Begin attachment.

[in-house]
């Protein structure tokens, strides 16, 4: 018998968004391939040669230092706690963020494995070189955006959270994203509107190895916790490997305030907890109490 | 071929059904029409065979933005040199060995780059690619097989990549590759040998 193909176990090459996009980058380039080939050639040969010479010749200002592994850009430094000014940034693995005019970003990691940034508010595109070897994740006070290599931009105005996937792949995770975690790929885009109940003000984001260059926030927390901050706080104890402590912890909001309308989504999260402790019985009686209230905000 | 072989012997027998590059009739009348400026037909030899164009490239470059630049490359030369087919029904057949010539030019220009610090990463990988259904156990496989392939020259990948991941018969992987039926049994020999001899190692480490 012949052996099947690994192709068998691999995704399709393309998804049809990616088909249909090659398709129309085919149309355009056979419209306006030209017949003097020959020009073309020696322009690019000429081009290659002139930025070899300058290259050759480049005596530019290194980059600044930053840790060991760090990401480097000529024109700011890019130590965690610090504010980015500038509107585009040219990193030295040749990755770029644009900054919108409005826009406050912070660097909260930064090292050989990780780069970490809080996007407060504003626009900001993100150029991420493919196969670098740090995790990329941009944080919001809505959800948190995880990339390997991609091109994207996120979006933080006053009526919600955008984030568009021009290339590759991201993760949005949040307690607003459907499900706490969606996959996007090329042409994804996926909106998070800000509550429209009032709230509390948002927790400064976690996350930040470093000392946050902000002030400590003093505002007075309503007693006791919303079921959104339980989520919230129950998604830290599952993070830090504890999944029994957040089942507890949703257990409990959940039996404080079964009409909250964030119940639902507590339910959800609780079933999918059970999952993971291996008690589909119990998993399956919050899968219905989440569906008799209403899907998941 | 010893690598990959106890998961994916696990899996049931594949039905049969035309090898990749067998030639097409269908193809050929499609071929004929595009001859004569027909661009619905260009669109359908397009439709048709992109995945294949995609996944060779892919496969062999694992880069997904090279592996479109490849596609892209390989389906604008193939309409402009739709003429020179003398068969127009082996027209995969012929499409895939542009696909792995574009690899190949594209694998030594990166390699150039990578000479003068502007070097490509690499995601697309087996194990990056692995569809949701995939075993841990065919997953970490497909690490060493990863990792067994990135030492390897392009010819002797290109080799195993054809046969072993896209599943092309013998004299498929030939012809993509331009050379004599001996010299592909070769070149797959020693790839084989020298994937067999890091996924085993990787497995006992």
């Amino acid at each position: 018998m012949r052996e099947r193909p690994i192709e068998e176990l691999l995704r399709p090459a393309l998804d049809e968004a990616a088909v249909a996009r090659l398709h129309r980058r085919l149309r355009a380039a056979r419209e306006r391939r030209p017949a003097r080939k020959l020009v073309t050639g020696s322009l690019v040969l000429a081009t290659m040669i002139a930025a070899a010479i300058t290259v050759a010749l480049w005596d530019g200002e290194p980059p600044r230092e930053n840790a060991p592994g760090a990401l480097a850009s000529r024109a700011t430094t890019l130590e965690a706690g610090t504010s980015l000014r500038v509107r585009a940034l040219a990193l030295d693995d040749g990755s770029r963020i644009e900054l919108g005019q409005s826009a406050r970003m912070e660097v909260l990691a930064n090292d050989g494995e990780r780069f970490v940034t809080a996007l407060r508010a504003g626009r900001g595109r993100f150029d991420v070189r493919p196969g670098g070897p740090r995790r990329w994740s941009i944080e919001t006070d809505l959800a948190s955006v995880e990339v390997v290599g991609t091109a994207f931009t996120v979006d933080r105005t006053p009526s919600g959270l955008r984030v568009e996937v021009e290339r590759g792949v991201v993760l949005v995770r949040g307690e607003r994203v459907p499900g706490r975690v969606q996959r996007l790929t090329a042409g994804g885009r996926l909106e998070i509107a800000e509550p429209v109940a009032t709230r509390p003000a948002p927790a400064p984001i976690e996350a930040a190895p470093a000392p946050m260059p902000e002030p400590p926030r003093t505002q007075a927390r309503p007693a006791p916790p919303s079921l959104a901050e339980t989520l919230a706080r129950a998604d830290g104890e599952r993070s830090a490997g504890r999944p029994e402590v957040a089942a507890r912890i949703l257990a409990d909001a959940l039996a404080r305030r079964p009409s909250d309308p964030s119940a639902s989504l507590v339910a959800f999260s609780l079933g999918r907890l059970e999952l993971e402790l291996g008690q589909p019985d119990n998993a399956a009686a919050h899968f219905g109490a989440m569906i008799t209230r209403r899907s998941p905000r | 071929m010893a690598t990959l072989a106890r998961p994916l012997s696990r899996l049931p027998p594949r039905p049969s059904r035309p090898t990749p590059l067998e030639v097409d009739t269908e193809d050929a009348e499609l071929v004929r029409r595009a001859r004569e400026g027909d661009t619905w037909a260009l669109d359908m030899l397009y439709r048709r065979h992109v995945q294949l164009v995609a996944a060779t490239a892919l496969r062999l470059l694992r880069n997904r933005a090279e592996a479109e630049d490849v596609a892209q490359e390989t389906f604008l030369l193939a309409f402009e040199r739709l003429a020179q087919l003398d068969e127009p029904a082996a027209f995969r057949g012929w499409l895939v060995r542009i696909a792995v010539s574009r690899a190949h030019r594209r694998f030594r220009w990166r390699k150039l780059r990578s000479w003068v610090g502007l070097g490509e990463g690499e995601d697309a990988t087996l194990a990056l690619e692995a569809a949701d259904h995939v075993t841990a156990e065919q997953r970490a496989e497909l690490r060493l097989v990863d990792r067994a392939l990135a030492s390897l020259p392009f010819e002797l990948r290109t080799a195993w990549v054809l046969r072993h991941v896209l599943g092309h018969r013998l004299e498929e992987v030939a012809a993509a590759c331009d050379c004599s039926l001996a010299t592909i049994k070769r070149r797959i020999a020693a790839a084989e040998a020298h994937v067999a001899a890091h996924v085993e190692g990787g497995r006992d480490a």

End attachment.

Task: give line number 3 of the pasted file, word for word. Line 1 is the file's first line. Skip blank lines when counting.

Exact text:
């Amino acid at each position: 018998m012949r052996e099947r193909p690994i192709e068998e176990l691999l995704r399709p090459a393309l998804d049809e968004a990616a088909v249909a996009r090659l398709h129309r980058r085919l149309r355009a380039a056979r419209e306006r391939r030209p017949a003097r080939k020959l020009v073309t050639g020696s322009l690019v040969l000429a081009t290659m040669i002139a930025a070899a010479i300058t290259v050759a010749l480049w005596d530019g200002e290194p980059p600044r230092e930053n840790a060991p592994g760090a990401l480097a850009s000529r024109a700011t430094t890019l130590e965690a706690g610090t504010s980015l000014r500038v509107r585009a940034l040219a990193l030295d693995d040749g990755s770029r963020i644009e900054l919108g005019q409005s826009a406050r970003m912070e660097v909260l990691a930064n090292d050989g494995e990780r780069f970490v940034t809080a996007l407060r508010a504003g626009r900001g595109r993100f150029d991420v070189r493919p196969g670098g070897p740090r995790r990329w994740s941009i944080e919001t006070d809505l959800a948190s955006v995880e990339v390997v290599g991609t091109a994207f931009t996120v979006d933080r105005t006053p009526s919600g959270l955008r984030v568009e996937v021009e290339r590759g792949v991201v993760l949005v995770r949040g307690e607003r994203v459907p499900g706490r975690v969606q996959r996007l790929t090329a042409g994804g885009r996926l909106e998070i509107a800000e509550p429209v109940a009032t709230r509390p003000a948002p927790a400064p984001i976690e996350a930040a190895p470093a000392p946050m260059p902000e002030p400590p926030r003093t505002q007075a927390r309503p007693a006791p916790p919303s079921l959104a901050e339980t989520l919230a706080r129950a998604d830290g104890e599952r993070s830090a490997g504890r999944p029994e402590v957040a089942a507890r912890i949703l257990a409990d909001a959940l039996a404080r305030r079964p009409s909250d309308p964030s119940a639902s989504l507590v339910a959800f999260s609780l079933g999918r907890l059970e999952l993971e402790l291996g008690q589909p019985d119990n998993a399956a009686a919050h899968f219905g109490a989440m569906i008799t209230r209403r899907s998941p905000r | 071929m010893a690598t990959l072989a106890r998961p994916l012997s696990r899996l049931p027998p594949r039905p049969s059904r035309p090898t990749p590059l067998e030639v097409d009739t269908e193809d050929a009348e499609l071929v004929r029409r595009a001859r004569e400026g027909d661009t619905w037909a260009l669109d359908m030899l397009y439709r048709r065979h992109v995945q294949l164009v995609a996944a060779t490239a892919l496969r062999l470059l694992r880069n997904r933005a090279e592996a479109e630049d490849v596609a892209q490359e390989t389906f604008l030369l193939a309409f402009e040199r739709l003429a020179q087919l003398d068969e127009p029904a082996a027209f995969r057949g012929w499409l895939v060995r542009i696909a792995v010539s574009r690899a190949h030019r594209r694998f030594r220009w990166r390699k150039l780059r990578s000479w003068v610090g502007l070097g490509e990463g690499e995601d697309a990988t087996l194990a990056l690619e692995a569809a949701d259904h995939v075993t841990a156990e065919q997953r970490a496989e497909l690490r060493l097989v990863d990792r067994a392939l990135a030492s390897l020259p392009f010819e002797l990948r290109t080799a195993w990549v054809l046969r072993h991941v896209l599943g092309h018969r013998l004299e498929e992987v030939a012809a993509a590759c331009d050379c004599s039926l001996a010299t592909i049994k070769r070149r797959i020999a020693a790839a084989e040998a020298h994937v067999a001899a890091h996924v085993e190692g990787g497995r006992d480490a």